The petition calls for the creation of a publicly available register of judicial interests containing information on judges backgrounds, their personal wealth, undeclared earnings, business & family connections inside & outside of the legal profession, offshore investments, hospitality, details on recusals and other information routinely lodged in registers of interest across all walks of public life in the UK and around the world.

The proposal to require judges to declare their interests enjoys cross party support, and was widely backed by MSPs during a full debate in the Scottish Parliament’s main chamber on 9 October 2014 – reported in full with video footage of MSPs and Scottish Ministers speaking during the Holyrood debate, here: Debating the Judges.

Previous articles on the lack of transparency within Scotland’s judiciary, investigations on judicial interests including reports from the media, and video footage of debates at the Scottish Parliament’s Public Petitions Committee can be found here : A Register of Interests for Scotland’s Judiciary

Lord Carloway’s appointment as Lord President has been welcomed by the Dean of the Faculty of Advocates, who were recently revealed to have taken ownership of Scotland’s top court buildings from Edinburgh City Council.

James Wolffe QC, Dean of the Faculty of Advocates, said: “His appointment as head of Scotland’s judiciary is richly merited – having regard not only to his personal qualities but to his distinguished career of service, as an advocate before his appointment to the bench in 2000, as a judge since that date, and since 2012 as Lord Justice Clerk.

“Lord Carloway becomes Lord President at an important time for our legal system as it responds to technological, social and institutional change. I look forward very much indeed to working with him.”

Christine McLintock, President of the Law Society of Scotland who spent much of the week condemning legal aid cuts, commented: “I warmly congratulate Lord Carloway on his appointment. As one of our most senior and respected judges, and with a wealth of experience across both criminal and civil law, he has already made a substantial contribution to justice and the rule of law here in Scotland. I have every confidence he will make an even greater contribution as our Lord President.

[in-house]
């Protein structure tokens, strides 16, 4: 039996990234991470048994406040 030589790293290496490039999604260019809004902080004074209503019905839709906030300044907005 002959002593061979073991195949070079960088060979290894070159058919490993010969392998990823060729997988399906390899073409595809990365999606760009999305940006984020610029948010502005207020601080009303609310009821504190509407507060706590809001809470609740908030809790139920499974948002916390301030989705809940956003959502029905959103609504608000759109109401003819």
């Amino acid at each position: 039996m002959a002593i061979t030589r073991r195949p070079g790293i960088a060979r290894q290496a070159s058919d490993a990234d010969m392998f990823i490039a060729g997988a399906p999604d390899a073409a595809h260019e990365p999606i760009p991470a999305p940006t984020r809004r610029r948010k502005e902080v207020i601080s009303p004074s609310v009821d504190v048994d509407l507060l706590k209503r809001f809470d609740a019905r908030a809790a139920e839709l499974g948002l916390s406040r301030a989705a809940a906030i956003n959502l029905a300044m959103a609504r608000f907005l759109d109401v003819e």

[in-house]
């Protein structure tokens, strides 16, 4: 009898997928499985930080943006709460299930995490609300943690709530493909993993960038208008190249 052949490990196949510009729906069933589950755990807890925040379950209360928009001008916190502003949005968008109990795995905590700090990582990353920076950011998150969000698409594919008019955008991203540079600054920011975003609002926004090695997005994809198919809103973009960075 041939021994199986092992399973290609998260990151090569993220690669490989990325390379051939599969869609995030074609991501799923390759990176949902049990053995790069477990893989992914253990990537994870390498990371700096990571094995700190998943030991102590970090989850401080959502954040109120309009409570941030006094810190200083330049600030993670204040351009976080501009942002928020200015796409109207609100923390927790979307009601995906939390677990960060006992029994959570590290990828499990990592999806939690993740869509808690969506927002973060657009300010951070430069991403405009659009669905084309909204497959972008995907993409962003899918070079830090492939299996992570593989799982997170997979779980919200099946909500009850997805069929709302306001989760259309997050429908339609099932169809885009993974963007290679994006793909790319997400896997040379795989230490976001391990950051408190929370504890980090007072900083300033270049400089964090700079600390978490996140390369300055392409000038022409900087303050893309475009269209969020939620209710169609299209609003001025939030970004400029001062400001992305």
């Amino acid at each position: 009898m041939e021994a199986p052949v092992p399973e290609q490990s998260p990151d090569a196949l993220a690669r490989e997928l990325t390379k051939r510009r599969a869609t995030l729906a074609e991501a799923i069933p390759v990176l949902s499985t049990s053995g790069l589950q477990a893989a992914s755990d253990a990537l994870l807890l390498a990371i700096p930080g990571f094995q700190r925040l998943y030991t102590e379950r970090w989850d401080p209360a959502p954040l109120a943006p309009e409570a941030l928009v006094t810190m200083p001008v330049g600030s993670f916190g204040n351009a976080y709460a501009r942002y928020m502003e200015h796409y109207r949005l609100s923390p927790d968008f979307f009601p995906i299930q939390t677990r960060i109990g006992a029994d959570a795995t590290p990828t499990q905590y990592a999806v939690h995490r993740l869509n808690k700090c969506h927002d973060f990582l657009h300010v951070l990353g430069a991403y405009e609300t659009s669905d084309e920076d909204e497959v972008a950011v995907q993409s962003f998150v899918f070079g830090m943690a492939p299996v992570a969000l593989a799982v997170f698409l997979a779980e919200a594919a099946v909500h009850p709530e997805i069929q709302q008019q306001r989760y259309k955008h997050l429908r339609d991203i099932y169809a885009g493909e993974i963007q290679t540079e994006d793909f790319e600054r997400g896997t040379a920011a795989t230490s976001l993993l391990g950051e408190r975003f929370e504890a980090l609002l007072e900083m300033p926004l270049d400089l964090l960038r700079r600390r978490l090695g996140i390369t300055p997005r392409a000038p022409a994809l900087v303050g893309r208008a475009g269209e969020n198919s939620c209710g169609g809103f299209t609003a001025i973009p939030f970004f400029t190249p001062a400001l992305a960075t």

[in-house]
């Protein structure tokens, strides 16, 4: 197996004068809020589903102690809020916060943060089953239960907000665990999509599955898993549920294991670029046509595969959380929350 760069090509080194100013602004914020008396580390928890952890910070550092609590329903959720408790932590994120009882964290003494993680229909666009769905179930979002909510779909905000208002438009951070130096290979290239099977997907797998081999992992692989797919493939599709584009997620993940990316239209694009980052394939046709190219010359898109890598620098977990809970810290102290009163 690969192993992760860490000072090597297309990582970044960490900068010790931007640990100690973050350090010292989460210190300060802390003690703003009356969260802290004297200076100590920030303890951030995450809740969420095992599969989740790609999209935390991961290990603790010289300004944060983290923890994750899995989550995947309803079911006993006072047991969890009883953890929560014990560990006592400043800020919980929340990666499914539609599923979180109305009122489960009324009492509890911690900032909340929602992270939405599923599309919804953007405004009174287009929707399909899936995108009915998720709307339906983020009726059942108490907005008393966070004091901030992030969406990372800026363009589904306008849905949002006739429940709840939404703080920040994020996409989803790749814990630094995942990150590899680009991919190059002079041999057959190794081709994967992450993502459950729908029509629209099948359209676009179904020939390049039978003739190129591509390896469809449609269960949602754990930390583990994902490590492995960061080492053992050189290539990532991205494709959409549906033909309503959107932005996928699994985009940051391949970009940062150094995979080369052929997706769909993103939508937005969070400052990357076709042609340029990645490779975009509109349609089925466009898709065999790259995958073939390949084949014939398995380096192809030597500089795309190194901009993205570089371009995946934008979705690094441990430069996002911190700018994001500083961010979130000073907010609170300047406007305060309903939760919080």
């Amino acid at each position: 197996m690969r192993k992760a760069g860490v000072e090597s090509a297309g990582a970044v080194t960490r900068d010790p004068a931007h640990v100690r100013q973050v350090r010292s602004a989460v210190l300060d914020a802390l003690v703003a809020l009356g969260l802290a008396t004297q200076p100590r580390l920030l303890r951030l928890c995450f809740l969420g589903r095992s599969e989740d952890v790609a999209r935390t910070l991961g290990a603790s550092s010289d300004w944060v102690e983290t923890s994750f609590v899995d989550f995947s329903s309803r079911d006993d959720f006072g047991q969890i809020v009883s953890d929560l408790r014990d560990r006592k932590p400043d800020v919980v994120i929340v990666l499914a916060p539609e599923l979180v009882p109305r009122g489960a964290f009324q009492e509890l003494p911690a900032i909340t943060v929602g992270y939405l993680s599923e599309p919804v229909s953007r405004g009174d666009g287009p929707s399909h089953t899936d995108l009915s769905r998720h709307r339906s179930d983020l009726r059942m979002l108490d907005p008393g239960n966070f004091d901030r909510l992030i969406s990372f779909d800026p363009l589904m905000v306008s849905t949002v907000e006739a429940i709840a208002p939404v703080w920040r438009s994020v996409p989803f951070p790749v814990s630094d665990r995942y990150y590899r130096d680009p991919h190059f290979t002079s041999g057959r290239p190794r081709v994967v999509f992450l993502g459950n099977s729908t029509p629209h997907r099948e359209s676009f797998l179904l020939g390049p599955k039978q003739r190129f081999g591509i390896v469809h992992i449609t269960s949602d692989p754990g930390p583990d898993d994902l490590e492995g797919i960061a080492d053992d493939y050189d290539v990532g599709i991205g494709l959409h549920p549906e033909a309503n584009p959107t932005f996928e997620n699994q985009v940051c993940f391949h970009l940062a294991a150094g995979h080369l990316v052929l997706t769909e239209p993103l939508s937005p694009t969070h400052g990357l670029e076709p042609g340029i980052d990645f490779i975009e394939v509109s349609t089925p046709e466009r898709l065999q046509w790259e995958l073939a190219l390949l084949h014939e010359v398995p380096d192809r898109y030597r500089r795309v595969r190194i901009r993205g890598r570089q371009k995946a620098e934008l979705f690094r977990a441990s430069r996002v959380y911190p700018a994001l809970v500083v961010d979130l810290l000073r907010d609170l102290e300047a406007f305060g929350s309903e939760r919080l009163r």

“Lord Carloway assumes this role at a critical time for Scotland’s justice system, with major reforms to improve the efficiency of our courts but also pressures from reductions in public spending. We are also seeing a transformation in the legal services market, with new business models, changing expectations from clients and a greater internationalism amongst legal firms. Against this backdrop of change, we look forward to working with Lord Carloway, building on the excellent relationship we have enjoyed with him as Lord Justice Clerk.”

The appointment now creates a vacancy for the office of Lord Justice Clerk.

The First Minister is required by s19 of the Judiciary and Courts (Scotland) Act 2008 to establish a panel to recommend individuals suitable for this appointment.

Lord Carloway’s most recent appearance at the Scottish Parliament came during an evidence session before the Justice Committee on 8 December 2015 during which the Lord Justice Clerk gave evidence to MSPs on the Abusive Behaviour & Sexual Harm (Scotland) Bill.

Lord Carloway Justice Committee Scottish Parliament 8th December 2015

LORD CARLOWAY:

Lord Carloway is a graduate of Edinburgh University (LLB Hons) and was admitted to the Faculty of Advocates in 1977. He served as an Advocate Depute from 1986 to 1989 and was appointed Queen’s Counsel in 1990. From 1994 until his appointment as a Judge he was Treasurer of the Faculty of Advocates.